The state of Wisconsin is providing a good lesson for America’s rank-and-file union members about the dangers of putting anti-worker candidates in control of both the legislative and executive branches of state government.
The lesson: That trade unionists flirt with disaster when they fail to vote in their own best interest.
In November, Wisconsin voters elected an anti-labor governor and put both houses of the state legislature in control of Republican lawmakers with similar attitudes toward working men and women. Many of the new legislators were Tea Party members, some of whom are in the forefront of the attack on labor.
Wisconsin has always been a good union state, with a high density of union members in the workplace. Obviously, many of them voted for candidates who promised them everything but the good wages, hours, working conditions, benefits and job security offered by their union jobs.
And now they are doing what union leaders said they would do if they were elected: They are embarking on a campaign to destroy unions.
Several governors in other states have joined the chorus in recent weeks by announcing that public sector union members will be targets for states facing huge budget deficits. For the most part, these deficits are caused by a national economy that has not yet fully recovered from the worst downturn since the Great Depression. They are not the fault of state workers.
Some of the governors are proposing reducing the number of state employees, cutting state salaries and benefits, such as pensions.
But Wisconsin’s Republican Gov. Scott Walker has gone a step further.
He has announced a budget plan that strips state workers of nearly all their collective bargaining rights, cuts pay and benefits and says there will be no negotiations.
Then, as if he were a grade B actor in a grade C melodrama, Scott said he has alerted the National Guard to be ready in case state workers strike or rise in protest. He told the Associated Press he’s been working on contingency plans for months.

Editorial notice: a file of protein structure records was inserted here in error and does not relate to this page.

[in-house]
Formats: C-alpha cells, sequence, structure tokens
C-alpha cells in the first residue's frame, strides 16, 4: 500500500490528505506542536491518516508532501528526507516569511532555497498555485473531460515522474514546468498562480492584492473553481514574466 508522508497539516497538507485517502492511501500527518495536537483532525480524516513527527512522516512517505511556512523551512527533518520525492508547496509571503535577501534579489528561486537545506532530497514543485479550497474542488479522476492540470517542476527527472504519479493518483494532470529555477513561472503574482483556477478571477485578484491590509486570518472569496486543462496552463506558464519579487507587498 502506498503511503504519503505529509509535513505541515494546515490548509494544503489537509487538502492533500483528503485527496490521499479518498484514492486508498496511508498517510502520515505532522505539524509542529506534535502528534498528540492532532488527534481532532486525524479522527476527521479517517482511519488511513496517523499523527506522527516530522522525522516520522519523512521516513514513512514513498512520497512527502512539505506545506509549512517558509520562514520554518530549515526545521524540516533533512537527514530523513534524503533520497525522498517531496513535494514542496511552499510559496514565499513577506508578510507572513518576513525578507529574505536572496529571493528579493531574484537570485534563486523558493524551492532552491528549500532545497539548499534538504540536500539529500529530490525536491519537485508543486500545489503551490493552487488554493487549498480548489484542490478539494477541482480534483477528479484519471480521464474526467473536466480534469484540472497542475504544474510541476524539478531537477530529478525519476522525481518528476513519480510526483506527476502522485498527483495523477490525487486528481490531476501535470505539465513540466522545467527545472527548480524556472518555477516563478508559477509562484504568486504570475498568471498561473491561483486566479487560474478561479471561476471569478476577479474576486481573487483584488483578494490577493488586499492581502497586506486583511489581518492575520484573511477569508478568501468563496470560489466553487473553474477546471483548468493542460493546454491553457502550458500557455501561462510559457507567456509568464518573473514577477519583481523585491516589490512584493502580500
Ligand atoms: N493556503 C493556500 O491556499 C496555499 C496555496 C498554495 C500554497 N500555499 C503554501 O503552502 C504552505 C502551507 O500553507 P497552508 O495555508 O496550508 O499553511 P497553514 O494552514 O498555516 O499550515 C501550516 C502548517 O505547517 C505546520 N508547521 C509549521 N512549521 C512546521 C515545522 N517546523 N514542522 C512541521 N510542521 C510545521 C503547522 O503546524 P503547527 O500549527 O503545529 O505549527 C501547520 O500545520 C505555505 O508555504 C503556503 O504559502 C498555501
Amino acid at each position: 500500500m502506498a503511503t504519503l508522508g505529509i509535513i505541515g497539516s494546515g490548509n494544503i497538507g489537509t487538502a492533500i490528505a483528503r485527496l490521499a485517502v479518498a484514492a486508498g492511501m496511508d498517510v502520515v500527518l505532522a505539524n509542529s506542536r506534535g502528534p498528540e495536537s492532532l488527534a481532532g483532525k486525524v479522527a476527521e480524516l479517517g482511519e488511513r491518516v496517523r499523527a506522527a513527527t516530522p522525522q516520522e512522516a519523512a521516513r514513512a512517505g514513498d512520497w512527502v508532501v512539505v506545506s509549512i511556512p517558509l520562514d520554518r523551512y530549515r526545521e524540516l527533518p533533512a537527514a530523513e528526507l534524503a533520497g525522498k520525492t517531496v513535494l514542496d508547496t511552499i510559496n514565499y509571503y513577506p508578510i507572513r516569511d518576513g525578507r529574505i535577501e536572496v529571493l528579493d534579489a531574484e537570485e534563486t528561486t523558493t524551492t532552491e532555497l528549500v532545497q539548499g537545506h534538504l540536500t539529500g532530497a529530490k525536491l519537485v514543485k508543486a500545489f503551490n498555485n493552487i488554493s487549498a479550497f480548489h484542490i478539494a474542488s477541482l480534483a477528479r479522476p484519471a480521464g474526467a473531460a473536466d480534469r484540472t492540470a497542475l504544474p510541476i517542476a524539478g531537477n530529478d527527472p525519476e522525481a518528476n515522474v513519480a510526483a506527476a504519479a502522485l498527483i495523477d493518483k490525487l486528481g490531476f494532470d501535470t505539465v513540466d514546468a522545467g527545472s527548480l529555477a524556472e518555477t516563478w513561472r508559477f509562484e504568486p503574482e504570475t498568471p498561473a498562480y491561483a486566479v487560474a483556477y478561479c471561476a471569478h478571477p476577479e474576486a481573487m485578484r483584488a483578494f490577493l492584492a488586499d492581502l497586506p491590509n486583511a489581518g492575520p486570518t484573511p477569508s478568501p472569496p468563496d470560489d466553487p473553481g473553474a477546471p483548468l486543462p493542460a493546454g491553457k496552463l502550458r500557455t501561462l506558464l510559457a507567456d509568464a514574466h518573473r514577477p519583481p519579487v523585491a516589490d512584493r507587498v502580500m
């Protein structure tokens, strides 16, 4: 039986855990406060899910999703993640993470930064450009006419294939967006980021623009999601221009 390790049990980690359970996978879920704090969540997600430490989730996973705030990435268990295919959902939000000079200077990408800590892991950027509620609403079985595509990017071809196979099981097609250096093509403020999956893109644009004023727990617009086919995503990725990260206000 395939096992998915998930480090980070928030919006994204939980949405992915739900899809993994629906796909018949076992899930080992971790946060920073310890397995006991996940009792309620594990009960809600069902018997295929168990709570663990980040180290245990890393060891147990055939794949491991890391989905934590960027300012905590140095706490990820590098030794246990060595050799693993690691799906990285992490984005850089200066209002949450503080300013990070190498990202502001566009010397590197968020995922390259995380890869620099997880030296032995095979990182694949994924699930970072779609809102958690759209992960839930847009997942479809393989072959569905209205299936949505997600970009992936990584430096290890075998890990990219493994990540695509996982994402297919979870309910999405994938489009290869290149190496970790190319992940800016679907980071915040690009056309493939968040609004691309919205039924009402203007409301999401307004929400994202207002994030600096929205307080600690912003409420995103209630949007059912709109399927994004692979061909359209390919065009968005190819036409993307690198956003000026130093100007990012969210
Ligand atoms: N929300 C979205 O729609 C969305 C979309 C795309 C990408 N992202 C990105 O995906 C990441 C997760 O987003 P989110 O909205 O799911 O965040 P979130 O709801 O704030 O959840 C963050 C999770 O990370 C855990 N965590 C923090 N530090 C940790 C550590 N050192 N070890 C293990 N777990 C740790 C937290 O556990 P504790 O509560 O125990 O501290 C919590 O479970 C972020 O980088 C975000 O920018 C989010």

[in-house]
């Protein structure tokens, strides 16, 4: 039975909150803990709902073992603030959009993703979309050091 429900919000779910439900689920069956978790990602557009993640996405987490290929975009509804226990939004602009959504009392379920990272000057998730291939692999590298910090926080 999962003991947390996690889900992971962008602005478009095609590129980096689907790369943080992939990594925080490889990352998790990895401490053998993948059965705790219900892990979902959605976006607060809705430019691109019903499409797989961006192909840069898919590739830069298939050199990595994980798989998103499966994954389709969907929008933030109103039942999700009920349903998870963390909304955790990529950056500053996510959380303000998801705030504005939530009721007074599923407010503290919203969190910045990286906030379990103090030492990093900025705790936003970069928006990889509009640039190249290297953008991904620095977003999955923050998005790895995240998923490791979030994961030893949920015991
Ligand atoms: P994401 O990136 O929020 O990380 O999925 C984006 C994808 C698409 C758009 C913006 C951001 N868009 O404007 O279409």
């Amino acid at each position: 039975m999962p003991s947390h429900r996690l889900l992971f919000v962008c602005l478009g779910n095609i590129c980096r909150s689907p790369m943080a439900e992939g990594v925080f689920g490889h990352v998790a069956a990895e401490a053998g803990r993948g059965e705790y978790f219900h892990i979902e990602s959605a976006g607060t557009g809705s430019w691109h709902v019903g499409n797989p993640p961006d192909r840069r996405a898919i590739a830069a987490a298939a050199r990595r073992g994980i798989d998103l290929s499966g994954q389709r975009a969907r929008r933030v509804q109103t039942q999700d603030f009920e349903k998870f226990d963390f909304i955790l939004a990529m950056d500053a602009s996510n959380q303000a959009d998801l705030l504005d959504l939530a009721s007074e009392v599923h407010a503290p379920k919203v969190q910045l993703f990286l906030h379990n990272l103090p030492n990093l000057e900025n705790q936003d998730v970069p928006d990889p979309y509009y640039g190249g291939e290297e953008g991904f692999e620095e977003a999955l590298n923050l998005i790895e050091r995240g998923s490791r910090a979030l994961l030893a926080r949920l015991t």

According to the AFL-CIO, the last time the National Guard was used against public workers was the Memphis sanitation strike in1968, just before Dr. Martin Luther King Jr. was assassinated. The last time the Guard was called out in Wisconsin to quell a labor dispute was the 1934 Kohler strike by the UAW.
The attack on public sector unions is on the front pages of the nation’s newspapers because they make the most convenient target for cash-strapped states.
But they are after all unions.
Private sector unions are also being targeted throughout the country. Right-to-work and/or paycheck deception proposals are being introduced in several states. Project labor agreements and prevailing wage laws are also under siege.
So the anti-worker campaign is not simply an attack on public sector unions. It covers both public and private sector unions. It they manage to get one, they are likely to get the other.
If they do, they will have completed the most effective assault ever on the standard of living of the nation’s middle class.